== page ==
In December of last year Bob and Peggy Culbertson, each 83, moved from their 4,000-plus square-foot Myers Park home into an 1,800-square-foot apartment at Sharon Towers, the SouthPark continuing care retirement community.
Like many aging couples, they thought about and planned for downsizing long before they acted upon it.
“In 2002 when we made our last move, Peggy said, ‘Bob, we need to think about our next move,’ ” said Bob Culbertson, founder and former CEO of the Morehead Group, a financial services firm.
“As we got into our early 80s it became apparent we needed to do something. We became more aware of our frailties. We did not have a bedroom on the main floor, the house was three stories and we were tired of navigating the stairs.” The couple settled on a unit in Sharon Towers.
Sign Up and Save
Get six months of free digital access to The Charlotte Observer
Living space halved
As the Culbertsons more than halved their amount of living space, showcasing their extensive contemporary art collection took top priority in design considerations for their new space. Peggy worked with Aida Saul of Aida Interiors to ensure fixture and furnishing upgrades created an impression of larger space and to design a layout displaying their art in appealing ways.
Over the course of their 60-year marriage the Culbertsons, both passionate art lovers, have acquired a number of museum-quality paintings, ceramics, metal sculptures, prints, and glass artwork. Visitors to their home are delighted by works from noted artists such as Wolf Kahn, Romare Bearden, Herb Jackson, Dale Chihuly, Milton Avery, and Harvey Littleton.
The couple’s interest in art extends to support of local cultural institutions such as the Mint Museum, where each has served on the board of trustees. Bob also served on the board at the Penland School of Crafts, an arts and crafts educational center, in Spruce Pine.
It was at Penland where Bob’s interested in ceramics bloomed after first taking classes there 24 years ago. Many area residents are familiar with his own ceramic work, which he’s sold at the Charlotte Regional Farmers Market and area church fundraisers.
A plan for the art
“We can’t live without art,” said Peggy, a retired counseling psychologist. “While we downsized in the move with furniture especially, we wanted to keep and display all our art. Aida came over to the house before the move and inventoried all the artwork and how we had things displayed. We were able to create a space plan, plotting out where everything would go, lighting requirements and how to best take advantage of the new space. We had a plan.”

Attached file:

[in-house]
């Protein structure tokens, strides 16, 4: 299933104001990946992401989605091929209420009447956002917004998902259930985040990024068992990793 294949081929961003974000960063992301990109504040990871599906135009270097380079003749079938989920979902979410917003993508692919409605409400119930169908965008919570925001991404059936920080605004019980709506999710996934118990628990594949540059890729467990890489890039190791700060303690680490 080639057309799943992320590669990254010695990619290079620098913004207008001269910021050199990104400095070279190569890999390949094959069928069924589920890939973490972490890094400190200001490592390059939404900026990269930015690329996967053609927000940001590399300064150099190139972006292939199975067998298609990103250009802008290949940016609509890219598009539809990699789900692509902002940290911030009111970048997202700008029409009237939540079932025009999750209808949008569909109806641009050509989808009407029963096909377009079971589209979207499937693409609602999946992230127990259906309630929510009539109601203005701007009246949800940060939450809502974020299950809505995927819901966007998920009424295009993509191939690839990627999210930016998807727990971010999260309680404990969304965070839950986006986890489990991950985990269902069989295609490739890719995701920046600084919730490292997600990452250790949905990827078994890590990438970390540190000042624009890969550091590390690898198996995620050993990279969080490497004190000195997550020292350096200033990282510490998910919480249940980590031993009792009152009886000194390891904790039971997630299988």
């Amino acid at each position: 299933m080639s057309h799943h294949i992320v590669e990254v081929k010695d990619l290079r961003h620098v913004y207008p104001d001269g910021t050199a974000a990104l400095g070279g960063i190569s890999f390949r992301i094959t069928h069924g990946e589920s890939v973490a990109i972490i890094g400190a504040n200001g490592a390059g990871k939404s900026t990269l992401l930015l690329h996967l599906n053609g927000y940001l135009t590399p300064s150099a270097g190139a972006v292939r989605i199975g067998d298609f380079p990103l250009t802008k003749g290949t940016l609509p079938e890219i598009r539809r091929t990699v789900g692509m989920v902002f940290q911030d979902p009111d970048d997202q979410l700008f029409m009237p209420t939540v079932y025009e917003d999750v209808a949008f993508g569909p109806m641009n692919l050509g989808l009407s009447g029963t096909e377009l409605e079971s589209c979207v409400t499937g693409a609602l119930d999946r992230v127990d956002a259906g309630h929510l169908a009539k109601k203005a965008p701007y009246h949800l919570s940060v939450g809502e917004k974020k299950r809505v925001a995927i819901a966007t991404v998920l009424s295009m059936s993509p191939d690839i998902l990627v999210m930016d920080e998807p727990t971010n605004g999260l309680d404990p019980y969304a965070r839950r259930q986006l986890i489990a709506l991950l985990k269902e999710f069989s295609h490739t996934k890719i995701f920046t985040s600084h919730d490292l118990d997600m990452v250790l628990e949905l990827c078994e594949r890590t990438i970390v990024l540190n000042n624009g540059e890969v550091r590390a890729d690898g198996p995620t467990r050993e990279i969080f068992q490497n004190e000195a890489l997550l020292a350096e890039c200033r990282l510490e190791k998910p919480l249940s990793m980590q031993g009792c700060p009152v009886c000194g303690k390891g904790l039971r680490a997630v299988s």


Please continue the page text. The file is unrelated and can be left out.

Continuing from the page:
One significant upgrade greets visitors immediately upon entry into the apartment. A handsome built-in bookcase stylishly serves as home to many of Bob’s ceramic pots and vases alongside more than a dozen other favored ceramic works.
At the edge of the new shelving is space perfect for an oversized ceramic bowl made by a friend of the couple. The irregularly shaped bowl perches atop a 3-foot-high pedestal under a spotlight installed to highlight it.
“Peggy wanted a minimalist aesthetic and a gallery look,” said interior designer Saul. “We installed blond ash hardwood floors and left the walls white, as the light colors make the space appear larger. To feature the art, we added special art lighting, low-temperature halogen bulbs with UV filters.”
Saul noted that keeping furniture away from the walls allowed for placement of artwork at various levels and gallery-like pairings such as placing a glass piece on a pedestal under a painting. “This keeps the eye from stopping at the furniture and allows people to get closer to the art.”
Bob indicated the improvements they made to their unit exceeding the allowance provided by Sharon Towers, but it was important to situate the apartment precisely the way they wanted it.
“We weren’t giving up on the art,” said Bob. “It was coming with us, and we couldn’t be happier with how it’s turned out.”